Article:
# Showing affine transformations group generated by $2x$ and $x+1$ is the Baumslag-Solitar group.

I want to compute the presentation groups of $$\langle f,g\rangle$$ the generated group of affine transformations with $$f(x)=2x$$ and $$g(x)=x+1.$$

The affirmation is $$\langle f,g\rangle=\langle a,b\mid aba^{-1}=b^2\rangle$$ the Baumslag-Solitar group.

I have this:

For any $$h\in \langle f,g\rangle, h(x)=2^nx+\frac{m}{2^k}$$ with $$n,m,k$$ integers. And, the word $$f^{-k}g^{m}f^{k+n}$$ is associated with $$2^nx+\frac{m}{2^k}$$, because $$f^{-k}\circ g^{m}\circ f^{k+n}(x)=2^nx+\frac{m}{2^k}.$$

I know that exists $$\varphi:F(S)=\left\{f,g,f^{-1},g^{-1}\right\}^{\ast}\to \langle f,g\rangle$$ epimorphism.

I want to prove that $$\ker\varphi=\langle \langle T\rangle\rangle$$ with $$T=\left\{fgf^{-1}g^{-2}\right\}$$.

Obviously $$\langle \langle T\rangle\rangle\subset \ker\varphi$$ because $$fgf^{-1}g^{-2}(x)=Id(x)$$ then $$\varphi(fgf^{-1}g^{-2})=Id_{\langle f,g\rangle }$$.

But, how to prove that $$\ker\varphi\subset \langle \langle T\rangle\rangle$$?

• Isn't it enough for you to prove that both functions have infinite order and they fulfill $\;f\circ g\circ f^{-1}=g^{2}\;$ ? – DonAntonio Dec 9 '18 at 21:56
• $fgg=g^{-1}$ is $f=g^{-3}$ but $2x\neq x-3$... – eraldcoil Dec 9 '18 at 21:59
• Read again the comment... – DonAntonio Dec 9 '18 at 22:01
• @DonAntonio: or perhaps you are relying on this? – Hempelicious Dec 10 '18 at 4:34
• Note that DonAntonio's comments together with Hempelicious's link solve the problem. – Derek Holt Dec 10 '18 at 8:56

Now, i have this:

$$\varphi:\left\{a,b\right\}\to $$ with $$\varphi(a)=f$$ and $$\varphi(b)=g$$ homomorphism.

exists unique epimorphism $$\varphi F(a,b)\to $$ such that $$\varphi(w)=w$$ with $$w$$ word in Domain, and $$w$$ group element in Codomain.

further, $$F(a,b)/\ker\varphi\simeq $$.

Afirmation. $$\ker\varphi=<< aba^{-1}b^{-2}>>$$. Obviously $$<< aba^{-1}b^{-2}>>\subset \ker\varphi$$.

Now, let $$w\in \ker\varphi$$, then $$w=a^{-k}b^{m}a^{k+n}$$ with $$\varphi(a^{-k}b^{m}a^{k+n})=Id$$, or, equivalent, $$2^nx+\frac{m}{2^k}=x$$, and this implies $$n=m=0$$.

Therefore, $$w\sim a^{-k}a^{k}\sim \epsilon\sim aba^{-1}b^{-2}\in <>$$.

Therefore $$\ker\varphi=<>$$

It is correct?

• Why are you sure $w$ has that form?? – Hempelicious Dec 14 '18 at 18:52
• That is because all element inf $<f,g>$ is of the form $2^nx+\frac{m}{2^k}$ and $\varphi(a^{-k}b^ma^{k+n})=2^nx+\frac{m}{2^k}$ – eraldcoil Dec 14 '18 at 21:59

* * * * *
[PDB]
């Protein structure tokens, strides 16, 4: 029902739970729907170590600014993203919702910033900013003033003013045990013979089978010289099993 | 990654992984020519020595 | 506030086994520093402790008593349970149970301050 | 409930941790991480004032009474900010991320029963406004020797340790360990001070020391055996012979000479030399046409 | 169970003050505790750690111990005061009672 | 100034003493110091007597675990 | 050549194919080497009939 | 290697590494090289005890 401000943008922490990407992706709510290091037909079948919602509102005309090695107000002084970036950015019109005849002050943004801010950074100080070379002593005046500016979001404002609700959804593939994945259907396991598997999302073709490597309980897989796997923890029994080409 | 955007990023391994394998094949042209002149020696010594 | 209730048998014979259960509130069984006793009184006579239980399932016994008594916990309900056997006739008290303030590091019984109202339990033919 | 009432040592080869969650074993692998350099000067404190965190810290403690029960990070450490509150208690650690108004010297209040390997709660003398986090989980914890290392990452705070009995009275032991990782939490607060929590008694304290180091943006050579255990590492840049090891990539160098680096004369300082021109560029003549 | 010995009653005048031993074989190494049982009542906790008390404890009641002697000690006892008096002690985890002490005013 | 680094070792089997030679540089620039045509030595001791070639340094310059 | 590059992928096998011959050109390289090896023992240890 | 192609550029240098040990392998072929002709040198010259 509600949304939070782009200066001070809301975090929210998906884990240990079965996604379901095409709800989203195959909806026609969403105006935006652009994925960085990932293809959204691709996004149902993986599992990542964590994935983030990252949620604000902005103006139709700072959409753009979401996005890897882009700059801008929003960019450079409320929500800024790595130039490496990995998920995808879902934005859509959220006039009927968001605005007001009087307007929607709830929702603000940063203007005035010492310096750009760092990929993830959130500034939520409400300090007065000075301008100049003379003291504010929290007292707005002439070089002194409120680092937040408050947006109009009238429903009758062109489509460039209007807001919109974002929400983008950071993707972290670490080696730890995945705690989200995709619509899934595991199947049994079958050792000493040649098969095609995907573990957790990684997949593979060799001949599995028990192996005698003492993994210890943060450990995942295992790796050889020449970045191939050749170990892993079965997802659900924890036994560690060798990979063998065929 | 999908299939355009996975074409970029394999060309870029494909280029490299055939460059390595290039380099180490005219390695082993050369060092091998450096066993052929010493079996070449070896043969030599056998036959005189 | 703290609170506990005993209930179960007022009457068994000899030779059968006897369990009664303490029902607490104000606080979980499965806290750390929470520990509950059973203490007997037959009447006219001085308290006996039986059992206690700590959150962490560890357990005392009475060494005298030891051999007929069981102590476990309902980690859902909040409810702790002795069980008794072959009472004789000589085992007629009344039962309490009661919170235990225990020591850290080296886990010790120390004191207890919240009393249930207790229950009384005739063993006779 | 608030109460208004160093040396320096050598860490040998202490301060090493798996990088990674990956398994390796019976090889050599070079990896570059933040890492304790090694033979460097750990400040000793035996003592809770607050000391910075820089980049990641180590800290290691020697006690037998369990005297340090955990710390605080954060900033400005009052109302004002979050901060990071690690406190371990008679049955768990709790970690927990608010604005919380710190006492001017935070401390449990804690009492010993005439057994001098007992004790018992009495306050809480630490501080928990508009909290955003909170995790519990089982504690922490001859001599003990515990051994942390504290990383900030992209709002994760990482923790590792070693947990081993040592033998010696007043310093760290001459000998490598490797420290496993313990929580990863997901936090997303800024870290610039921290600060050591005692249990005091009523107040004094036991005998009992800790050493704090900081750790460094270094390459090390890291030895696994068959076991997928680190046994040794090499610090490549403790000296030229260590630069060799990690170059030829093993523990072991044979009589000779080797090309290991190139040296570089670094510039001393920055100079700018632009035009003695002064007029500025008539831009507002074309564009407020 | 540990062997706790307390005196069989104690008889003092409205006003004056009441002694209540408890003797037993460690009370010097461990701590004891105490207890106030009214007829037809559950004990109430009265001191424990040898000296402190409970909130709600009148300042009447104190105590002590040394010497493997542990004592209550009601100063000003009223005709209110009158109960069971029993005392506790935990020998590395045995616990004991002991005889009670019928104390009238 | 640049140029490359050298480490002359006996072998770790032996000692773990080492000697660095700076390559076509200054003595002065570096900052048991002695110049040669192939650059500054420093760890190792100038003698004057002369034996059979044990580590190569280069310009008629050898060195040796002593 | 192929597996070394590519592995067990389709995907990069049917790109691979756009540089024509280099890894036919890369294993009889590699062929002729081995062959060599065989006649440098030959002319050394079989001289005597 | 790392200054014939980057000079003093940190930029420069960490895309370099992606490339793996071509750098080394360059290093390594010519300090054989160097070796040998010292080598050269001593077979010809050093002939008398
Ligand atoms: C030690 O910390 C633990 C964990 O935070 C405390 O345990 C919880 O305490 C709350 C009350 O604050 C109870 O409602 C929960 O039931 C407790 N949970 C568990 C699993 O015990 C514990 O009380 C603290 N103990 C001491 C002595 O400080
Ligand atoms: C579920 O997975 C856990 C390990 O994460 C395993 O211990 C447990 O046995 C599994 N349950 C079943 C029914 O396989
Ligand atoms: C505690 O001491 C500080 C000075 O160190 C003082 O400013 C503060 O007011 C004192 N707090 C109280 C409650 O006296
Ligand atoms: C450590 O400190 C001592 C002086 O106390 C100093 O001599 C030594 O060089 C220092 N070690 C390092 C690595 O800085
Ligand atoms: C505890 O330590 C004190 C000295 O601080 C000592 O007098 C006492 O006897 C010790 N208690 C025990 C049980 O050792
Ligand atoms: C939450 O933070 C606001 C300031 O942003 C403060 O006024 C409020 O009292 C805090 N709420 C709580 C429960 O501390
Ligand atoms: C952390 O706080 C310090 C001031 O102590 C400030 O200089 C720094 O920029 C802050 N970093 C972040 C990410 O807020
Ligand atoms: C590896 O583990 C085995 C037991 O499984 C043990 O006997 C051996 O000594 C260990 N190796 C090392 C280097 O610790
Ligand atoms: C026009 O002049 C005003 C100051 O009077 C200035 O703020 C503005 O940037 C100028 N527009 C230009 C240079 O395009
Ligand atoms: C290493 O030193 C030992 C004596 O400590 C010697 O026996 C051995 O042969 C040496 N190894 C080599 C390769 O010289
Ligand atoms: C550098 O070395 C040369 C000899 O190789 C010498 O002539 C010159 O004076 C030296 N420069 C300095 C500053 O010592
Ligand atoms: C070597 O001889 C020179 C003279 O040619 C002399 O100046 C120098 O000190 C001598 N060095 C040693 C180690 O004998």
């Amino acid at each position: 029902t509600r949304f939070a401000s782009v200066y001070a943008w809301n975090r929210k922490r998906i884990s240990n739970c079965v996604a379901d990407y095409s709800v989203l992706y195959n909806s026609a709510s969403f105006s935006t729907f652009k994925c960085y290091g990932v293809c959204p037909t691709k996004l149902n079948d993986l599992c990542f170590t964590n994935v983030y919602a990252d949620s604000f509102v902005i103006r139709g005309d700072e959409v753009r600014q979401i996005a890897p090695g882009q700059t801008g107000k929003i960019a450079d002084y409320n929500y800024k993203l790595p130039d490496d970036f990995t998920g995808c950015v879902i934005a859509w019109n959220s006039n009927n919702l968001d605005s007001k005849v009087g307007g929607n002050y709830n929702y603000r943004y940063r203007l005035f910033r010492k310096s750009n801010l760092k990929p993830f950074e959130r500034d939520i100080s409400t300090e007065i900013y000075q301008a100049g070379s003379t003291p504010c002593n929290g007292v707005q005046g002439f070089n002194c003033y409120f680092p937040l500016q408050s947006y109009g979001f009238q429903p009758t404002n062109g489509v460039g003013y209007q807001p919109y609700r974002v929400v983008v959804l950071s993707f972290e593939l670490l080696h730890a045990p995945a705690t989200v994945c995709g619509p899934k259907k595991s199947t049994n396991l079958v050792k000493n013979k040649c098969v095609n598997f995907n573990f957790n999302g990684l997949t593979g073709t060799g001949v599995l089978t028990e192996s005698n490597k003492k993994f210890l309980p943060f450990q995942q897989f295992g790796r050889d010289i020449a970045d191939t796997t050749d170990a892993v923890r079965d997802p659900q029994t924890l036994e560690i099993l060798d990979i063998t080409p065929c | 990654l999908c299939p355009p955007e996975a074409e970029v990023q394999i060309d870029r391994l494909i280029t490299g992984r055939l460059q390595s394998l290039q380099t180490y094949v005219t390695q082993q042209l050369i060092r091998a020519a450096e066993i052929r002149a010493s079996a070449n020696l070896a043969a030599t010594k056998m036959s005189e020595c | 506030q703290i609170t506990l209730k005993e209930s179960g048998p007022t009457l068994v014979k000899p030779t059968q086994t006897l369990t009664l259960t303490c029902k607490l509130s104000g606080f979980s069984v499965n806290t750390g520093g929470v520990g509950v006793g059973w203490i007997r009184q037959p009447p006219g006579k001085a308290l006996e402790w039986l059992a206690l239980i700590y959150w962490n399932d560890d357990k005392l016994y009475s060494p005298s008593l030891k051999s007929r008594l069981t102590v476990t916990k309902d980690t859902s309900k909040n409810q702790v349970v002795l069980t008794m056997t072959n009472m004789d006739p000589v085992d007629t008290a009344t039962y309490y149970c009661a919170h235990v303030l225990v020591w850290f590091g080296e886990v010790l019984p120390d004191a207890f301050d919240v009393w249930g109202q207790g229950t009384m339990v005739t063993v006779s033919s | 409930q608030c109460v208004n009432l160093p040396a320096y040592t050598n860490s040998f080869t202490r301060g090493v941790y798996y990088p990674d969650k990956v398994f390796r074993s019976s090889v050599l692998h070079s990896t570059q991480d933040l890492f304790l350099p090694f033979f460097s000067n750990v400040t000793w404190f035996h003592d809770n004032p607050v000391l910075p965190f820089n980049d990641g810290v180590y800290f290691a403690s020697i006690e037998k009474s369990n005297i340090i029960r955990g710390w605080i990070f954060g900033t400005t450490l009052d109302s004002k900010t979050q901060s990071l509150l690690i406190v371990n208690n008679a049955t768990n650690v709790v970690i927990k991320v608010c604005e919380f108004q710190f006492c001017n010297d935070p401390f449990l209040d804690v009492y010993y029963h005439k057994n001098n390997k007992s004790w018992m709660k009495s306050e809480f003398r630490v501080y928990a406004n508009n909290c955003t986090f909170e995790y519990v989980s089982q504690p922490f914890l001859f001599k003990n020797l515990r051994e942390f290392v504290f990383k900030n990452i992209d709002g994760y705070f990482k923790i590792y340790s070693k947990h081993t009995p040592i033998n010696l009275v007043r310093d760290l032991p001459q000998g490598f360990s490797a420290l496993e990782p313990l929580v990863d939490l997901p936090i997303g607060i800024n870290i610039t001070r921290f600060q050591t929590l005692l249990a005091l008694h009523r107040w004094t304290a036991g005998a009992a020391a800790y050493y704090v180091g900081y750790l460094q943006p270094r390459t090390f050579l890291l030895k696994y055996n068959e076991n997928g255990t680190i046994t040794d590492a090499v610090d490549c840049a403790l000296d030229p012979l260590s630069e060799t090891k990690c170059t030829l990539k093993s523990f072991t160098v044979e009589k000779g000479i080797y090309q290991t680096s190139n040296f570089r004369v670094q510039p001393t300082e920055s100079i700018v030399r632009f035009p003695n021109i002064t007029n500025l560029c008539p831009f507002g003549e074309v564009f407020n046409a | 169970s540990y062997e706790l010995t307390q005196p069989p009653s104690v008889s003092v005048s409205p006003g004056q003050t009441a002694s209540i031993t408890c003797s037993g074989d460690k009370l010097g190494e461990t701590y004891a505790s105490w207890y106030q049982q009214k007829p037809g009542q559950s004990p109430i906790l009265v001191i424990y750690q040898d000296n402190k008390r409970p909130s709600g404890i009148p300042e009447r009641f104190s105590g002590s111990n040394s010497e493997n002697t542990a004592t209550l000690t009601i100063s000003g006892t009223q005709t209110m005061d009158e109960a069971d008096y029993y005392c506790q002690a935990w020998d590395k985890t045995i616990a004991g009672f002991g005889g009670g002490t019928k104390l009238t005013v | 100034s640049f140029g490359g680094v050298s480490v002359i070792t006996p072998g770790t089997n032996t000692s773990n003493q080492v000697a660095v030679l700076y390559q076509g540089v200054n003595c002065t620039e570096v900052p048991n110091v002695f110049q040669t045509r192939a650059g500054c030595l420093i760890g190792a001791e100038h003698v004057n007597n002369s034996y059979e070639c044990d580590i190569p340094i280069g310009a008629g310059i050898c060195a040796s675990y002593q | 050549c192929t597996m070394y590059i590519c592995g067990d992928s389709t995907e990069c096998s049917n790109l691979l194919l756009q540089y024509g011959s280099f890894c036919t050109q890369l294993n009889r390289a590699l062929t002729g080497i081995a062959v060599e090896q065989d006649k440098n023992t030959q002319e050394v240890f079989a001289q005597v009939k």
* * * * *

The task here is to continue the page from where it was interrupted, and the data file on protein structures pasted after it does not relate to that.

• But why does any $w\in\ker\phi$ have that form? You need to prove that! – Hempelicious Dec 15 '18 at 0:24
• I tried that any $h\in <f,g>,\ h=2^nx+\frac{m}{2^k}$ and $f^{-k}g^{m}f^{k+n}(x)=2^nx+\frac{m}{2^k}.$ Identifying $a$ by $f$ and $b$ by $g$ I have, and $\varphi:F(a,b)\to <f,g>$ epimorphism. For any, $h\in <f,g>$ exists $a^{-k}b^{m}a^{k+n}\in F(a,b) : \varphi(a^{-k}b^{m}a^{k+n})=h$. This requires that any word of $F(a,b)$, is $w=a^{-k}b^{m}a^{k+n}$ because $\varphi(w)\in <f,g>$ then $\varphi(w)=2^nx+\frac{m}{2^k}$ In particular, any word in $\ker\varphi$ is of the form $a^{-k}b^{m}a^{k+n}$. or not? – eraldcoil Dec 15 '18 at 2:13
• In the event that my previous comment was wrong. How can I prove that every word in $<a, b | aba = b^2>$ is of the form $a^{- k} b^{m} a^{k + n}$? – eraldcoil Dec 15 '18 at 2:17

Here is a different solution. From the set mapping \begin{align*} a&\mapsto f\\ b&\mapsto g \end{align*}

There is a group homomorphism $$F=\langle a,b\mid\rangle\rightarrow G=\langle f,g\rangle$$. Let $$K$$ be the kernel of this map, so that $$F/K\cong G$$.

Since $$aba^{-1}b^{-2}\in K$$, we can let $$N$$ be the normal subgroup of $$F$$ generated by it. Then $$(F/N)/(K/N)\cong G$$.

In $$F/N$$, we have $$\bar{a}\bar{b}=\bar{b}^2\bar{a}$$, from the relation $$aba^{-1}b^{-2}\in N$$. Thus every element of $$F/N$$ can be written as $$\bar{b}^n\bar{a}^m$$.

If $$\bar{b}^n\bar{a}^m\in K/N$$, then $$g^n\circ f^m$$ is the identity map. But $$g^n\circ f^m(x) = 2^mx+n$$ which is only the identity map if $$m=n=0$$. So $$K/N$$ only has the trivial element, so that $$K=N$$. This means $$F/N\cong G$$, which is what you wanted to prove.

• It is not true that every element of $F/N$ can be written as $\bar{b}^n\bar{a}^m$ for integers $m$ and $n$. For example $\bar{a}^{-1}\bar{ b}\bar{ a}$ cannot be written in that form (unless you are allowing $n$ to be a fraction). – Derek Holt Dec 14 '18 at 20:02
• @DerekHolt: yes you're right! I was thinking of $F/N$ as the semidirect product with the dyadic rational, but that didn't come through in my write-up. I'll update when I get a chance, thanks. – Hempelicious Dec 15 '18 at 0:25
• It is true that every element can be written as $a^{-k}b^ma^{k+n}$ (as in eradcoil's proof) but that needs justifying. You can collect all the negative powers of $a$ to the left. – Derek Holt Dec 15 '18 at 8:52
• How can I prove that every element of $BS(1,2)$ is of the form $a^{-p}a^{s}b^{q}$ with $s \in\mathbb{Z} , p,q\in \mathbb{N}_{0}$? I tried induction in the large of the word. With the relations $ab=b^2a$ and $ba^{-1}=a^{-1}b^2$ For $a,b, ab,ab^{-1}, a^{-1}b, a^{-1}b^{-1}$ etc etc this is true Let $w$ word in $BS(1,2)$ with the form $w=a^{-p}b^{s}a^{q}$ Let's prove that $wa, wb, wa^{-1}, wb^{-1}$ It has the same form. Por example, $wb=(a^{-p}b^{s}a^{q})b$ Here I have a problem. For more than trying to play with relationships I can not "move" that $b$ to the "center" – eraldcoil Dec 16 '18 at 5:24